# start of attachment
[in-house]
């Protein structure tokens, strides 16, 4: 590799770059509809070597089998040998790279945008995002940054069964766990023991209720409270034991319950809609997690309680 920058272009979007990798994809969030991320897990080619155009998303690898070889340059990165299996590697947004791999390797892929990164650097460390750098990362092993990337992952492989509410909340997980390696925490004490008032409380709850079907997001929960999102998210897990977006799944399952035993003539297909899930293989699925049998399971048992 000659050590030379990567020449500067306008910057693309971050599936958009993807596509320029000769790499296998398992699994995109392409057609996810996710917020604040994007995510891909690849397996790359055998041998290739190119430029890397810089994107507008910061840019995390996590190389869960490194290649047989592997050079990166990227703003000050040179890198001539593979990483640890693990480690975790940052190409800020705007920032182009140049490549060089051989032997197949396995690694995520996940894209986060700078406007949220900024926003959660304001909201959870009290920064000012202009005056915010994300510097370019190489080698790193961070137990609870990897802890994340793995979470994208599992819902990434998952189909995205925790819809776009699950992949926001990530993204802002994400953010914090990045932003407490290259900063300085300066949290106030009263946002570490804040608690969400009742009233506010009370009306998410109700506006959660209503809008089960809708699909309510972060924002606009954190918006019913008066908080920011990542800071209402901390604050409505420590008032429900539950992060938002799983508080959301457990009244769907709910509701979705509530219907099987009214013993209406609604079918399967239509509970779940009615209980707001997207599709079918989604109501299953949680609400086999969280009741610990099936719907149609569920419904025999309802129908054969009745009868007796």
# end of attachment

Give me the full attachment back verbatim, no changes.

[in-house]
């Protein structure tokens, strides 16, 4: 590799770059509809070597089998040998790279945008995002940054069964766990023991209720409270034991319950809609997690309680 920058272009979007990798994809969030991320897990080619155009998303690898070889340059990165299996590697947004791999390797892929990164650097460390750098990362092993990337992952492989509410909340997980390696925490004490008032409380709850079907997001929960999102998210897990977006799944399952035993003539297909899930293989699925049998399971048992 000659050590030379990567020449500067306008910057693309971050599936958009993807596509320029000769790499296998398992699994995109392409057609996810996710917020604040994007995510891909690849397996790359055998041998290739190119430029890397810089994107507008910061840019995390996590190389869960490194290649047989592997050079990166990227703003000050040179890198001539593979990483640890693990480690975790940052190409800020705007920032182009140049490549060089051989032997197949396995690694995520996940894209986060700078406007949220900024926003959660304001909201959870009290920064000012202009005056915010994300510097370019190489080698790193961070137990609870990897802890994340793995979470994208599992819902990434998952189909995205925790819809776009699950992949926001990530993204802002994400953010914090990045932003407490290259900063300085300066949290106030009263946002570490804040608690969400009742009233506010009370009306998410109700506006959660209503809008089960809708699909309510972060924002606009954190918006019913008066908080920011990542800071209402901390604050409505420590008032429900539950992060938002799983508080959301457990009244769907709910509701979705509530219907099987009214013993209406609604079918399967239509509970779940009615209980707001997207599709079918989604109501299953949680609400086999969280009741610990099936719907149609569920419904025999309802129908054969009745009868007796």